Diplomatic Immunity by Brodi Ashton
An ARC was provided by the publisher via ALA in exchange for an honest review.
Summary: Piper Baird has always dreamed of becoming a journalist. So when she scores a scholarship to exclusive Chiswick Academy in Washington, DC, she knows it’s her big opportunity. Chiswick offers the country’s most competitive prize for teen journalists—the Bennington scholarship—and winning will ensure her acceptance to one of the best schools in the country.
Piper isn’t at Chiswick for two days before she witnesses the intense competition in the journalism program—and the extreme privilege of the young and wealthy elite who attend her school. And Piper knows access to these untouchable students just might give her the edge she’ll need to blow the lid off life at the school in a scathing and unforgettable exposé worthy of the Bennington.
The key to the whole story lies with Rafael Amador, the son of the Spanish ambassador—and the boy at the center of the most explosive secrets and scandals on Embassy Row. Rafael is big trouble—and when he drops into her bedroom window one night, asking for help, it’s Piper’s chance to get the full scoop. But as they spend time together, Piper discovers that despite his dark streak, Rafael is smart, kind, funny, and gorgeous—and she might have real feelings for him. How can she break the story of a lifetime if it could destroy the boy she just might love?
The Good, the Bad, and the Ugly: I really hate writing reviews for books that were just meh. There was nothing incredible about Diplomatic Immunity, but there also wasn't anything horrible about it.
Piper felt bland to me. She wasn't anything special, and I never connected with her narrative. Ms. Ashton's writing style was kind of monotone, and the time jumps were often big and confusing. She would summarize what those time jumps covered, which felt like I was getting a book that was told, not shown. I think those time jumps were supposed to emphasize the times when Rafael acted distant, but they felt stilted and when Rafael and Piper would talk after them, I felt like there was supposed to be more tension than there was. I also felt like there was supposed to be more tension when it came to the Baird family's money problems, but I didn't care about them. I didn't understand why Piper and Charlotte were friends; they just seemed like characters interacting, not best friends. It also peeved me that Piper only had Charlotte as a friend. That seems to be the case with so many YA protagonists, and it's a trend I'm way over. I myself may not have a lot of friends, but I definitely have more than one (and I have more than one best friend, too).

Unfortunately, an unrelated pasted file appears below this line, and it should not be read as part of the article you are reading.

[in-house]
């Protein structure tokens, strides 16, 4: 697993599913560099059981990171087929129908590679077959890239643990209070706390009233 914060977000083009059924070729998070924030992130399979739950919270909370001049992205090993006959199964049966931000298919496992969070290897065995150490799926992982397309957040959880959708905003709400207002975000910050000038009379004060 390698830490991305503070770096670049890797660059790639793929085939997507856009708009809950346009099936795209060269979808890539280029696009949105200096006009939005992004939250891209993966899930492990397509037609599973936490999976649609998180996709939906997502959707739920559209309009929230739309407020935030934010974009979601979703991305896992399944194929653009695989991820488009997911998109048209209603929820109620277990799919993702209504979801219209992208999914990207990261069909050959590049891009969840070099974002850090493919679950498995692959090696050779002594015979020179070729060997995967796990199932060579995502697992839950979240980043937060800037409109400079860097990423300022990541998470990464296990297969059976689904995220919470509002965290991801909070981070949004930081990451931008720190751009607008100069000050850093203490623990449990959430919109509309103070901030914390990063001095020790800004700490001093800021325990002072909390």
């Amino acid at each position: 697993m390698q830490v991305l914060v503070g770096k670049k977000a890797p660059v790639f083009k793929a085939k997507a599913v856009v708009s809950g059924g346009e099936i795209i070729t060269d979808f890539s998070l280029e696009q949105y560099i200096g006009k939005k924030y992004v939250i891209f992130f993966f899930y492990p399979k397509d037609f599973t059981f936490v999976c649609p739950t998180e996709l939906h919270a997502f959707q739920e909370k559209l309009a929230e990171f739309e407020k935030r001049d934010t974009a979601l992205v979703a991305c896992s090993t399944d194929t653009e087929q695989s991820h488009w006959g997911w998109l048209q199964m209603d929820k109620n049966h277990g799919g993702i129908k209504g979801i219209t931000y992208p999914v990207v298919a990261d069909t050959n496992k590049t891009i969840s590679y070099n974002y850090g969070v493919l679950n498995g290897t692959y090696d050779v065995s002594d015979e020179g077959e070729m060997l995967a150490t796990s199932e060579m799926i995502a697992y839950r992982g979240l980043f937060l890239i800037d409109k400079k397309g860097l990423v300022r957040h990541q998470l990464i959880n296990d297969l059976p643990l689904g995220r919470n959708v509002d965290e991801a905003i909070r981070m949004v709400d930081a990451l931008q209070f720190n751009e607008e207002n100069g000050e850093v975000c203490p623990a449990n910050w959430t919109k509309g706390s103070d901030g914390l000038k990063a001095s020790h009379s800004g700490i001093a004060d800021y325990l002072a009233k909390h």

I knew Piper and Rafael would get together, because all the signs were there from their first meeting. But I never shipped it, and I honestly didn't care if they become an item. Actually, I kind of wanted Piper to remain strong and not fall for the stereotypically attractive, mysterious, foreign guy.
There were a few s-words and f-words. Lots of underage drinking and some talk of drug use.
The Verdict: Probably not worth your time. Diplomatic Immunity felt very formulaic and bland.
Will I be adding this book to my library?: No.